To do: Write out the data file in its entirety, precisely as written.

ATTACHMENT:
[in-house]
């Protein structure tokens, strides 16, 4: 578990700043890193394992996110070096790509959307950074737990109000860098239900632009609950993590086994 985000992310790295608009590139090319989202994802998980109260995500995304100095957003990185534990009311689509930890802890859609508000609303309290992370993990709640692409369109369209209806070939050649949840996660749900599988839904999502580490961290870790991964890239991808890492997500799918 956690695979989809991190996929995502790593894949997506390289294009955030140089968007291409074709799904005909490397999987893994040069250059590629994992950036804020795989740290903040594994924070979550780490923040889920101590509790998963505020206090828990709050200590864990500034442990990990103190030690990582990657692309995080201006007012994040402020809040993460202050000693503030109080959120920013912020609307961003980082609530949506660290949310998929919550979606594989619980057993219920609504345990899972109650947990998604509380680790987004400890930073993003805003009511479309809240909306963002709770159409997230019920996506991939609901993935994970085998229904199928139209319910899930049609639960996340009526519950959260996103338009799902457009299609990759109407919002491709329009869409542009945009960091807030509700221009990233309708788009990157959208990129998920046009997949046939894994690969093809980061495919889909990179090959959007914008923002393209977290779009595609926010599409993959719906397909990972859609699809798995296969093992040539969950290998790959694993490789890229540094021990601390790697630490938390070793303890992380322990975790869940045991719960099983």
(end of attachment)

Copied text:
[in-house]
């Protein structure tokens, strides 16, 4: 578990700043890193394992996110070096790509959307950074737990109000860098239900632009609950993590086994 985000992310790295608009590139090319989202994802998980109260995500995304100095957003990185534990009311689509930890802890859609508000609303309290992370993990709640692409369109369209209806070939050649949840996660749900599988839904999502580490961290870790991964890239991808890492997500799918 956690695979989809991190996929995502790593894949997506390289294009955030140089968007291409074709799904005909490397999987893994040069250059590629994992950036804020795989740290903040594994924070979550780490923040889920101590509790998963505020206090828990709050200590864990500034442990990990103190030690990582990657692309995080201006007012994040402020809040993460202050000693503030109080959120920013912020609307961003980082609530949506660290949310998929919550979606594989619980057993219920609504345990899972109650947990998604509380680790987004400890930073993003805003009511479309809240909306963002709770159409997230019920996506991939609901993935994970085998229904199928139209319910899930049609639960996340009526519950959260996103338009799902457009299609990759109407919002491709329009869409542009945009960091807030509700221009990233309708788009990157959208990129998920046009997949046939894994690969093809980061495919889909990179090959959007914008923002393209977290779009595609926010599409993959719906397909990972859609699809798995296969093992040539969950290998790959694993490789890229540094021990601390790697630490938390070793303890992380322990975790869940045991719960099983």